Travellers' trust in the Irish criminal justice system is "extremely low" amid fears of wrongful arrest and excessive use of force, according to new research.

The Irish Travellers' Access to Justice (ITAJ) report documents Travellers' perceptions of criminal justice institutions.

Researchers at the University of Limerick spoke to one in every 100 Travellers in Ireland for the study, which was funded by the Irish Human Rights and Equality Commission and the Irish Research Council under the COALESCE programme.

The authors of the report say it reflects a "need for radical change" in how criminal justice institutions engage with Travellers.

Researchers found that Travellers were simultaneously "over policed as suspects and under policed as victims".

Travellers reported hearing expressions of overt racism by gardaí and judges and also recounted experiences of garda harassment and provocation.

Half of respondents said they were victims of criminal offences in the five years leading up to the study.

Half of those surveyed said they had been present at a home that gardaí entered without permission.

When comparing Garda Public Attitudes Survey 2019 findings to those of the ITAJ survey with Travellers, 71% of the general population agreed with the statement "the gardaí in this area treat everyone fairly regardless of who they are", while 84% of Travellers disagree.

Professor Jennifer Schweppe at UL's School of Law said there was evidence of "significant human rights concerns" within the criminal process with respect to Travellers.

"Justice is not seen to be done in Irish courtrooms by members of the Traveller community," she said.

Dr Sindy Joyce, Lecturer in Traveller Studies in UL's Department of Sociology, said: "The results of this research will come as no surprise to members of the Traveller community, whose experiences and perceptions of the criminal justice process are unequivocally linked to both their identity as a historically traditionally nomadic community, and their present day status as a racialised indigenous ethnic group in Irish society."

IHREC Chief Commissioner Sinead Gibney said it is "abundantly clear" that the relationship between Travellers and criminal justice too often starts from a point of mistrust which has developed over decades.

Professor Amanda Haynes, Department of Sociology at UL said: "This report shows that Travellers do not trust the Irish criminal justice system to treat them fairly, and that their mistrust in grounded in personal and shared experiences of unsatisfactory and sometimes biased treatment at the hands of criminal justice professionals, as victims and suspects."

Drawing on the findings, the research makes "extensive evidence-based recommendations", including the introduction of an ethnic identifier throughout the criminal process from the point of reporting to the point of sentencing.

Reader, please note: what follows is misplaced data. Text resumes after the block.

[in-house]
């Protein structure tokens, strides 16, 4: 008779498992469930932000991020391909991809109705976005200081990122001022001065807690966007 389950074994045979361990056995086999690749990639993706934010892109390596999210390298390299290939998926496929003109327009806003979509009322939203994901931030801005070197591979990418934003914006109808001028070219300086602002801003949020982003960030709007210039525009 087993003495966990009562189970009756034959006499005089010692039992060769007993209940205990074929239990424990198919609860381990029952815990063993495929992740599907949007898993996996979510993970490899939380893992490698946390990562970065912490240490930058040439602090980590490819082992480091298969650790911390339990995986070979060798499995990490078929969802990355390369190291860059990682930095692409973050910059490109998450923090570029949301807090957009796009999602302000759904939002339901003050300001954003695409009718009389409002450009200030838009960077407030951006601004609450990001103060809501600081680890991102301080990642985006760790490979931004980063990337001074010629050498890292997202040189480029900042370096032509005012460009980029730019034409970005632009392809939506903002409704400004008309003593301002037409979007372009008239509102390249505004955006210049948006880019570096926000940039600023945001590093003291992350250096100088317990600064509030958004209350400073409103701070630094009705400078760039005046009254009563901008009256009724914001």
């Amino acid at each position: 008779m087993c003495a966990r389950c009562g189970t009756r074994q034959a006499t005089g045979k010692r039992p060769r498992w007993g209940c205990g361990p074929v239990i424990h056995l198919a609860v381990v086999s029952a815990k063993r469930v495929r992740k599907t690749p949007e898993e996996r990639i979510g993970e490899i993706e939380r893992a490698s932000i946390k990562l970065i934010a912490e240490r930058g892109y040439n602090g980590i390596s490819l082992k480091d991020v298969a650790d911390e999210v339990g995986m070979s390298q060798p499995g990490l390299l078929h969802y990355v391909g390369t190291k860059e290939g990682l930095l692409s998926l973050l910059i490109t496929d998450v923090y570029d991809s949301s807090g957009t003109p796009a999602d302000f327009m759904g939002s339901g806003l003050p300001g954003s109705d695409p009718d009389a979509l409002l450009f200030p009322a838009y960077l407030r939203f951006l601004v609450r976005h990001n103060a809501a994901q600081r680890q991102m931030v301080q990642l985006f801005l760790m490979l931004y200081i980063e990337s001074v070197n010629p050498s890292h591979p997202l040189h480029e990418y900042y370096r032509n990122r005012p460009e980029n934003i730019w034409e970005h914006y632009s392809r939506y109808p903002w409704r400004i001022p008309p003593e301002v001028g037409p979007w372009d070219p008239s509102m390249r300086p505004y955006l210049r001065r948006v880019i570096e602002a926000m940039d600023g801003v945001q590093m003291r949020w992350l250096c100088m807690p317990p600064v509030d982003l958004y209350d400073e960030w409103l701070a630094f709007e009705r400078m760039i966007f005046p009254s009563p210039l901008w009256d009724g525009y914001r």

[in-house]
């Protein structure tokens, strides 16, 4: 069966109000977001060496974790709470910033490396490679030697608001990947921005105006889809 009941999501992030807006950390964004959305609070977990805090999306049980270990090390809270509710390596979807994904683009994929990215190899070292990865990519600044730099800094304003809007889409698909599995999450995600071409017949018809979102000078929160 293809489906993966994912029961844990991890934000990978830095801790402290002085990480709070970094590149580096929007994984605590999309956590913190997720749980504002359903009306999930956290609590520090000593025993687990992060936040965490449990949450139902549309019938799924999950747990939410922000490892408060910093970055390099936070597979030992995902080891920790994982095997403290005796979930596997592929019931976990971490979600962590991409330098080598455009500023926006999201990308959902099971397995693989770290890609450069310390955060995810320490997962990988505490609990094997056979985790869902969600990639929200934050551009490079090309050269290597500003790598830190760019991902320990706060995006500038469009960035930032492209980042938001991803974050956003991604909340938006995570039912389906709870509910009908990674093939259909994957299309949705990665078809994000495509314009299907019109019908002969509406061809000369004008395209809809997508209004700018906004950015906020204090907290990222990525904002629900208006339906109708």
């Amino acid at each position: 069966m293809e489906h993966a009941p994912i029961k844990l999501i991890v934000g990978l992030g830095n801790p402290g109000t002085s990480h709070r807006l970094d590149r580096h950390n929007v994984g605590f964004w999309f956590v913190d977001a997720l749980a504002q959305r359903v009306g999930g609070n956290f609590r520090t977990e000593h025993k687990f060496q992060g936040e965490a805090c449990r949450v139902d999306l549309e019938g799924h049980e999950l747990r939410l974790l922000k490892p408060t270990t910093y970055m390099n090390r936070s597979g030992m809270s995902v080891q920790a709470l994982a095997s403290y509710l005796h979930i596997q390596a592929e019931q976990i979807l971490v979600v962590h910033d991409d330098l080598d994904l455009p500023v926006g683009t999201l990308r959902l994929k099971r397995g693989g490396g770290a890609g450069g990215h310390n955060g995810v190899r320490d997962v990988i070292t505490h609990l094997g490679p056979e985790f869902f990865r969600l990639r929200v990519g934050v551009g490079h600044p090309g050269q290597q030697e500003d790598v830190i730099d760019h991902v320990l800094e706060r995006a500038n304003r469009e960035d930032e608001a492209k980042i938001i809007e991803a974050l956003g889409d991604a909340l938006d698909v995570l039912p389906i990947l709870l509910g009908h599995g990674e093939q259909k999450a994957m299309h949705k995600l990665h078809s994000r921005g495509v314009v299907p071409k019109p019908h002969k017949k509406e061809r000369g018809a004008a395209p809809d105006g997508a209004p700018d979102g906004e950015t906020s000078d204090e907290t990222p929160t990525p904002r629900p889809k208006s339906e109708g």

This includes a commitment to make the resultant data available to independent researchers.

Researchers also seek the publication of an annual report on ethnic minorities in the criminal process, as well as a criminal justice strategy for the Traveller community and an independent complaints body.

The Department of Justice said the report raises a number of important issues to be considered.

It said while it is clear there is more work to be done, significant work is under way across the justice sector to foster better relationships with the Travelling community.

Gardaí have 'more work to do'

An Garda Síochána said it is clear that gardaí "have more work to do" to build and maintain trust with the Traveller community.

It said it will study the report and put in place a number of actions to address the lack of trust.

Gardaí said they were "committed to providing a human-rights focused policing service that protects the rights of all people we come into contact with".

"An Garda Síochána has developed a good relationship with the Traveller Community and its representative bodies," it said.

The service pointed to the establishment of a Garda Traveller Advisory Group, Garda-Traveller Dialogue Days, and Traveller representative groups assisting in providing training for garda recruits and garda members.

It added that more than 1,000 personnel qualified from a policing and human rights course at UL

"We also worked closely with Traveller representative bodies during Covid-19 to provide regular advice to the Traveller Community on the public health measures and regulations," it added.

There are currently 358 garda diversity officers working in each garda division nationwide and who work to "assist every community they serve including the Traveller community".

Gardaí will also broadcast social media videos based on the research which will be produced with the UL research team.

It said it could not comment on individual actions but said any member of the Traveller community who is not happy with how they have been treated by gardaí is encouraged to complain to An Garda Síochána or the independent GSOC.

However, it said there was "no concrete data available" to support the contention of ethnic profiling by gardaí, given that there was no legal basis for the collection of ethnic identifiers during garda operations.

"An Garda Síochána is in favour of being able to collect such data and has explored this issue," it said.

"However, our legal advice is that legislation is required for any State body to collect such data. We have been liaising with the Department of Justice on this matter," it added.